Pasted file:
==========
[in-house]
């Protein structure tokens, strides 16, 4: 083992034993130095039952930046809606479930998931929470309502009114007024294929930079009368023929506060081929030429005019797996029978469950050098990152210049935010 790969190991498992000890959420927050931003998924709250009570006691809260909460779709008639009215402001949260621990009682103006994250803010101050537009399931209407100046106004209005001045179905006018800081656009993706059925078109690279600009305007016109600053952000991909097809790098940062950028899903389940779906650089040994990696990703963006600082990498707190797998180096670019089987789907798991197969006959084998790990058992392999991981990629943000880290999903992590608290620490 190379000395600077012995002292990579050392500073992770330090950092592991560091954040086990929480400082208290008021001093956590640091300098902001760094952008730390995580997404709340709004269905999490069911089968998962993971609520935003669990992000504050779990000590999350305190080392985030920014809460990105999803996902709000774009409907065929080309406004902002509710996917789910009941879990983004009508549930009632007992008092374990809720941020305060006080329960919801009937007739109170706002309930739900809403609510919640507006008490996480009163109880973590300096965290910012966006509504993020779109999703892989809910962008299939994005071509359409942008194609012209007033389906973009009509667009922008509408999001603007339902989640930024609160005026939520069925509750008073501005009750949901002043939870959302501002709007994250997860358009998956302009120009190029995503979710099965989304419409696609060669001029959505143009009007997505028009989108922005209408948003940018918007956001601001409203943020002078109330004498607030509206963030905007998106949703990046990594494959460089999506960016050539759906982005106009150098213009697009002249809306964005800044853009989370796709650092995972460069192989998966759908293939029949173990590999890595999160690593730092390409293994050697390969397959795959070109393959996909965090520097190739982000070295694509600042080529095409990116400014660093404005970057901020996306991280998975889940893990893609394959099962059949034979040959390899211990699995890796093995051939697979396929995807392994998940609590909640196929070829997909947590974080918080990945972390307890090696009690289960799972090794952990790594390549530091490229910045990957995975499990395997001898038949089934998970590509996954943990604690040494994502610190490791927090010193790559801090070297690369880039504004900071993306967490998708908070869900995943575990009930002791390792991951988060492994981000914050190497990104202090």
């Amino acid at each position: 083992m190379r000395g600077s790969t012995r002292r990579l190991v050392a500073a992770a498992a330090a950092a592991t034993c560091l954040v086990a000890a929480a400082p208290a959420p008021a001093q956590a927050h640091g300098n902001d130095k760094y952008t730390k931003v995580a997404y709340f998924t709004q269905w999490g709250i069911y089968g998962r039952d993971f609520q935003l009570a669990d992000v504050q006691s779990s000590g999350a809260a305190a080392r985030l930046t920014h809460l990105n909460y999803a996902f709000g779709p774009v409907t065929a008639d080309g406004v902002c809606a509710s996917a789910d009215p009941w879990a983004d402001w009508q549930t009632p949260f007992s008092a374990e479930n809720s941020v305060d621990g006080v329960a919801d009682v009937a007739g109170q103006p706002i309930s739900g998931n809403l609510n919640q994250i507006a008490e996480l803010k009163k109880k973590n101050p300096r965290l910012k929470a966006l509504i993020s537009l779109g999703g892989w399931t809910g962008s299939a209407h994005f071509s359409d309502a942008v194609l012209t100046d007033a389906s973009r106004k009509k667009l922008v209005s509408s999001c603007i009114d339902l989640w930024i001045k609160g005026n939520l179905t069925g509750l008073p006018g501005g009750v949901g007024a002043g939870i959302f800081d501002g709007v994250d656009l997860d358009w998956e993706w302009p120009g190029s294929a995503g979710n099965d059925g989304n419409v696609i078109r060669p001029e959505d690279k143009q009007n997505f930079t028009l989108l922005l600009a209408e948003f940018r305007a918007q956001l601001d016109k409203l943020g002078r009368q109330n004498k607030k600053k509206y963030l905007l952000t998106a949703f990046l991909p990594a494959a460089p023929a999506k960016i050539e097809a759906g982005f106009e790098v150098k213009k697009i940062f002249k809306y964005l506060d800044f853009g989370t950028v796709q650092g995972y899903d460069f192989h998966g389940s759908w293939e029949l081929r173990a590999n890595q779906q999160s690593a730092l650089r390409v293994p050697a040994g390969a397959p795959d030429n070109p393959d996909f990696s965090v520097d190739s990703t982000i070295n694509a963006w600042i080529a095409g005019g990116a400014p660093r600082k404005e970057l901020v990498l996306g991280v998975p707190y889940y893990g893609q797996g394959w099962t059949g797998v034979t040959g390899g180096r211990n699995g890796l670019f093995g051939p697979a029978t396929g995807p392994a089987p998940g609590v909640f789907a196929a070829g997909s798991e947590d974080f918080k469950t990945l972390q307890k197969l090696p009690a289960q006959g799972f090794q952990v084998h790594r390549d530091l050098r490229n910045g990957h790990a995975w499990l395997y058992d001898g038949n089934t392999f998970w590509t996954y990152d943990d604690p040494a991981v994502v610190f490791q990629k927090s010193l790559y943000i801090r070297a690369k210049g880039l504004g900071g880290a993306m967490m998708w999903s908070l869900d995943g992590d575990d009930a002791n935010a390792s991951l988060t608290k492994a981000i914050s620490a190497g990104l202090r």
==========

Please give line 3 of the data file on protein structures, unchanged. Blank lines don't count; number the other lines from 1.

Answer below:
């Amino acid at each position: 083992m190379r000395g600077s790969t012995r002292r990579l190991v050392a500073a992770a498992a330090a950092a592991t034993c560091l954040v086990a000890a929480a400082p208290a959420p008021a001093q956590a927050h640091g300098n902001d130095k760094y952008t730390k931003v995580a997404y709340f998924t709004q269905w999490g709250i069911y089968g998962r039952d993971f609520q935003l009570a669990d992000v504050q006691s779990s000590g999350a809260a305190a080392r985030l930046t920014h809460l990105n909460y999803a996902f709000g779709p774009v409907t065929a008639d080309g406004v902002c809606a509710s996917a789910d009215p009941w879990a983004d402001w009508q549930t009632p949260f007992s008092a374990e479930n809720s941020v305060d621990g006080v329960a919801d009682v009937a007739g109170q103006p706002i309930s739900g998931n809403l609510n919640q994250i507006a008490e996480l803010k009163k109880k973590n101050p300096r965290l910012k929470a966006l509504i993020s537009l779109g999703g892989w399931t809910g962008s299939a209407h994005f071509s359409d309502a942008v194609l012209t100046d007033a389906s973009r106004k009509k667009l922008v209005s509408s999001c603007i009114d339902l989640w930024i001045k609160g005026n939520l179905t069925g509750l008073p006018g501005g009750v949901g007024a002043g939870i959302f800081d501002g709007v994250d656009l997860d358009w998956e993706w302009p120009g190029s294929a995503g979710n099965d059925g989304n419409v696609i078109r060669p001029e959505d690279k143009q009007n997505f930079t028009l989108l922005l600009a209408e948003f940018r305007a918007q956001l601001d016109k409203l943020g002078r009368q109330n004498k607030k600053k509206y963030l905007l952000t998106a949703f990046l991909p990594a494959a460089p023929a999506k960016i050539e097809a759906g982005f106009e790098v150098k213009k697009i940062f002249k809306y964005l506060d800044f853009g989370t950028v796709q650092g995972y899903d460069f192989h998966g389940s759908w293939e029949l081929r173990a590999n890595q779906q999160s690593a730092l650089r390409v293994p050697a040994g390969a397959p795959d030429n070109p393959d996909f990696s965090v520097d190739s990703t982000i070295n694509a963006w600042i080529a095409g005019g990116a400014p660093r600082k404005e970057l901020v990498l996306g991280v998975p707190y889940y893990g893609q797996g394959w099962t059949g797998v034979t040959g390899g180096r211990n699995g890796l670019f093995g051939p697979a029978t396929g995807p392994a089987p998940g609590v909640f789907a196929a070829g997909s798991e947590d974080f918080k469950t990945l972390q307890k197969l090696p009690a289960q006959g799972f090794q952990v084998h790594r390549d530091l050098r490229n910045g990957h790990a995975w499990l395997y058992d001898g038949n089934t392999f998970w590509t996954y990152d943990d604690p040494a991981v994502v610190f490791q990629k927090s010193l790559y943000i801090r070297a690369k210049g880039l504004g900071g880290a993306m967490m998708w999903s908070l869900d995943g992590d575990d009930a002791n935010a390792s991951l988060t608290k492994a981000i914050s620490a190497g990104l202090r």